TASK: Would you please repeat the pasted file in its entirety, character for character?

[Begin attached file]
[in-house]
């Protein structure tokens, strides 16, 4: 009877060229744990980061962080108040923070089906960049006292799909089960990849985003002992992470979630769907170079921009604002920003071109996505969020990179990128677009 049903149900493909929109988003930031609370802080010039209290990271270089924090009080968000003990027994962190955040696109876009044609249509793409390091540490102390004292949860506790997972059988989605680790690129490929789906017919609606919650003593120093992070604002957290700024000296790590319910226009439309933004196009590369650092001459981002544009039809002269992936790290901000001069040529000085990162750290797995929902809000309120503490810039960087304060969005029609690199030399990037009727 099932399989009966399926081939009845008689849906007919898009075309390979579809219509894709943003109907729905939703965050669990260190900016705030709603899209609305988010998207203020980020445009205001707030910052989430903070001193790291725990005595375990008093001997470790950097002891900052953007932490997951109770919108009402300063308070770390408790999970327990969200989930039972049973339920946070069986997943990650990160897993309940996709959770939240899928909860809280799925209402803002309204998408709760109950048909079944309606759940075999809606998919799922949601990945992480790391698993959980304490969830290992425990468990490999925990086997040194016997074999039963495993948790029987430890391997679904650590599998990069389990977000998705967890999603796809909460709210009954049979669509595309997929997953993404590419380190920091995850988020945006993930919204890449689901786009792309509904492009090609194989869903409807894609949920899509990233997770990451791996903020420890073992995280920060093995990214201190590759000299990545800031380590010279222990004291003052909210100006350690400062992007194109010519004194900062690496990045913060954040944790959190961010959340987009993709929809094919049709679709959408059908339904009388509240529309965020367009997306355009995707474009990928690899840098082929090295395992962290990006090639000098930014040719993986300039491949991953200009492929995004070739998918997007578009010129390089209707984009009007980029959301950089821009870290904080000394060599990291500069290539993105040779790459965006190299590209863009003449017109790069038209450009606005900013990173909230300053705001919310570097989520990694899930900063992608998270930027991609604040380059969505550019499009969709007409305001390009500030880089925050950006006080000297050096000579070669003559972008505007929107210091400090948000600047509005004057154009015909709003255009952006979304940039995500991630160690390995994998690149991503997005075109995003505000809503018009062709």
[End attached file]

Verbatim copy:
[in-house]
């Protein structure tokens, strides 16, 4: 009877060229744990980061962080108040923070089906960049006292799909089960990849985003002992992470979630769907170079921009604002920003071109996505969020990179990128677009 049903149900493909929109988003930031609370802080010039209290990271270089924090009080968000003990027994962190955040696109876009044609249509793409390091540490102390004292949860506790997972059988989605680790690129490929789906017919609606919650003593120093992070604002957290700024000296790590319910226009439309933004196009590369650092001459981002544009039809002269992936790290901000001069040529000085990162750290797995929902809000309120503490810039960087304060969005029609690199030399990037009727 099932399989009966399926081939009845008689849906007919898009075309390979579809219509894709943003109907729905939703965050669990260190900016705030709603899209609305988010998207203020980020445009205001707030910052989430903070001193790291725990005595375990008093001997470790950097002891900052953007932490997951109770919108009402300063308070770390408790999970327990969200989930039972049973339920946070069986997943990650990160897993309940996709959770939240899928909860809280799925209402803002309204998408709760109950048909079944309606759940075999809606998919799922949601990945992480790391698993959980304490969830290992425990468990490999925990086997040194016997074999039963495993948790029987430890391997679904650590599998990069389990977000998705967890999603796809909460709210009954049979669509595309997929997953993404590419380190920091995850988020945006993930919204890449689901786009792309509904492009090609194989869903409807894609949920899509990233997770990451791996903020420890073992995280920060093995990214201190590759000299990545800031380590010279222990004291003052909210100006350690400062992007194109010519004194900062690496990045913060954040944790959190961010959340987009993709929809094919049709679709959408059908339904009388509240529309965020367009997306355009995707474009990928690899840098082929090295395992962290990006090639000098930014040719993986300039491949991953200009492929995004070739998918997007578009010129390089209707984009009007980029959301950089821009870290904080000394060599990291500069290539993105040779790459965006190299590209863009003449017109790069038209450009606005900013990173909230300053705001919310570097989520990694899930900063992608998270930027991609604040380059969505550019499009969709007409305001390009500030880089925050950006006080000297050096000579070669003559972008505007929107210091400090948000600047509005004057154009015909709003255009952006979304940039995500991630160690390995994998690149991503997005075109995003505000809503018009062709």